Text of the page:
TAKING A BREATHER
Tracing Naseba’s earlier years, Le Ray says the company started out small with four founding members and 60,000 euros in working capital.
“Our mission was to facilitate business opportunities amongst buyers and sellers within several industry sectors such as tourism, aviation and infrastructure, by providing exclusive business platforms for organisations looking to generate deal flow in emerging markets.
“We grew quite fast and within the first four years, our workforce grew to 100 across four offices in Monaco, Dubai, Bangalore and Singapore, with clients in 10 industry sectors.”
To cope with the need for more funds to support the company’s growth, the partners decided to resort to external funds and invited the “big boys” of the finance world to the table. In 2006, Naseba went public on the non regulated market in France.
“We managed to raise a lot of money, thinking we could keep developing at the same pace, but along the way became disorganised and unfocused. The management was over stretched and we were not developing in a sustainable manner.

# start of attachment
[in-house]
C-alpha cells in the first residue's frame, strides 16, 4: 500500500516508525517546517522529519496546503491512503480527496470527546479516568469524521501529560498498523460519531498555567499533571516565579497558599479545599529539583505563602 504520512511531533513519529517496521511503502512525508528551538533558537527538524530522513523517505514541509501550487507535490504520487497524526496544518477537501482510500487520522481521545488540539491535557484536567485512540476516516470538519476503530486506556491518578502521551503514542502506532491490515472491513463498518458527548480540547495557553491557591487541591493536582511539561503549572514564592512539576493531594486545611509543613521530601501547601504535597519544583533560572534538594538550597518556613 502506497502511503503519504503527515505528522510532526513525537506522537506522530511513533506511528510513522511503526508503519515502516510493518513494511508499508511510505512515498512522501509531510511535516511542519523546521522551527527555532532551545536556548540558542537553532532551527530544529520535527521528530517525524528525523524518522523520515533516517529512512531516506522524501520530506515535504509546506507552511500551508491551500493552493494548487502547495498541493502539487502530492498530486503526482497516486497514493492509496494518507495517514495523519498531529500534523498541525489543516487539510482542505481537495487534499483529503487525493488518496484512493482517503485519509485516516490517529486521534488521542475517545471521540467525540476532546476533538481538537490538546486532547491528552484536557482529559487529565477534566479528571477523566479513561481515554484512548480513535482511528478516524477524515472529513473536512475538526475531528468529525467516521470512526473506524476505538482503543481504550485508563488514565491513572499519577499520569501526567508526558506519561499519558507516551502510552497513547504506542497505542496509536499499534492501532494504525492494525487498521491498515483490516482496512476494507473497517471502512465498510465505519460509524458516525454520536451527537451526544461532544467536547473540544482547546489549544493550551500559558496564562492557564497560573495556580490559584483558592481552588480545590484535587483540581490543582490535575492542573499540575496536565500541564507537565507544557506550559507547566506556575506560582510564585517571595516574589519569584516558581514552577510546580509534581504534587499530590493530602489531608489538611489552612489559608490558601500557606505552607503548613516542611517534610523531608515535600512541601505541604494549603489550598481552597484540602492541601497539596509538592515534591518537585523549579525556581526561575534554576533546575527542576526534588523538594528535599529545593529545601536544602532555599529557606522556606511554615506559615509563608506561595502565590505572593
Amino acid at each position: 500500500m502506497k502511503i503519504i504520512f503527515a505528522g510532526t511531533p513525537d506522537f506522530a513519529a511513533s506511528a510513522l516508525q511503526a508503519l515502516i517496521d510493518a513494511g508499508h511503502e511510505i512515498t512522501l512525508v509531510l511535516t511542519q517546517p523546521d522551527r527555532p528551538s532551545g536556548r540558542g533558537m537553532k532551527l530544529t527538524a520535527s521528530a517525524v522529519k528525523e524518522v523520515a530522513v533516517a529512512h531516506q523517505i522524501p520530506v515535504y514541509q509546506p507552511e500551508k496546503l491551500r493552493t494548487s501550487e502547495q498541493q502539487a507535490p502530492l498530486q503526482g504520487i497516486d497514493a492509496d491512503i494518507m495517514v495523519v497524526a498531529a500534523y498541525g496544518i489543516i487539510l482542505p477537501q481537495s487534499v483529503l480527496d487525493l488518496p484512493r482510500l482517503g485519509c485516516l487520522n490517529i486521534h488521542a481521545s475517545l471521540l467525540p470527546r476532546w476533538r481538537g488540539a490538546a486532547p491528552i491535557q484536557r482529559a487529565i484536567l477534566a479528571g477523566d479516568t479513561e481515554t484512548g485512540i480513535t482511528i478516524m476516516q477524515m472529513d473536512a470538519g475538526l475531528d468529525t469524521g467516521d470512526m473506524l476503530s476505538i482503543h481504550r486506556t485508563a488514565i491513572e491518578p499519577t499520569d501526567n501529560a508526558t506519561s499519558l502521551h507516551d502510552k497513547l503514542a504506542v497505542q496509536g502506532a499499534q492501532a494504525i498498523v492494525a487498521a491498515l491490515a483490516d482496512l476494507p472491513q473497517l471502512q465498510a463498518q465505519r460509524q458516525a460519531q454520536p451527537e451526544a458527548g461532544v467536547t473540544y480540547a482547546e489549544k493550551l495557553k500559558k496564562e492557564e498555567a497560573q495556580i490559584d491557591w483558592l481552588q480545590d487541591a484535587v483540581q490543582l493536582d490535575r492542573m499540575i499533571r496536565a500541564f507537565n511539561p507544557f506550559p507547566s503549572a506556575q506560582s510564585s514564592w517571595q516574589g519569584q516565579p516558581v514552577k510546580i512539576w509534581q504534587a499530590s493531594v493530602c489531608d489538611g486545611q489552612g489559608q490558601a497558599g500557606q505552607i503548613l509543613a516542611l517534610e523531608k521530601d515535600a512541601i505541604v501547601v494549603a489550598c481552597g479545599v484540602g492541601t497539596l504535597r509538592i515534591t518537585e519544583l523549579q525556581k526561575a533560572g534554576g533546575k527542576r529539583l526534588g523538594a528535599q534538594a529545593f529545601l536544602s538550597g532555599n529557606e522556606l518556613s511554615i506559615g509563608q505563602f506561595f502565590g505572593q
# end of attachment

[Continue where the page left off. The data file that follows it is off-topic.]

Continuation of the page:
“Over the next two years, Naseba’s turnover grew by 200%, its workforce grew to 250, it acquired other companies, went into joint ventures and opened three new offices,” she says.
Le Ray says despite the dizzying growth rate, Naseba’s operation was affected by a disagreement between some shareholders who had a very short term vision of its growth and development.
“We had to make a radical move and were lucky to have a few strong shareholders who agreed with us to implement a restructuring of our board, company and growth model.”
“It took three years from 2009 to get back on track, with a solid team, product, client portfolio and vision that were in line with our business development.
“From there we learned a series of very useful lessons, all in the space of two years,” she recalls vividly.
In 2009, Naseba moved its headquarters to Dubai to have a greater presence in the East, and undertook a restructuring of the company which led to a small group of shareholders buying back 100% of the company, thereby delisting Naseba.
Since then, it has been focusing on a sustainable growth strategy that included terminating several ventures that were not profitable or strategic enough.
It has also revised its business model to cover a more concise range of products and services focusing on high quality and value added services such as lead qualification, introduction services and private road shows.
Since its restructuring, Naseba has grown by an average of 20% a year over the past four years, with profitability at the centre of its strategy.
Its workforce has stabilised to around 150 employees from 30 nationalities.
“Simply put, we are doing well, thanks to an entrepreneurial spirit and a genuine passion for what we do,” Le Ray says.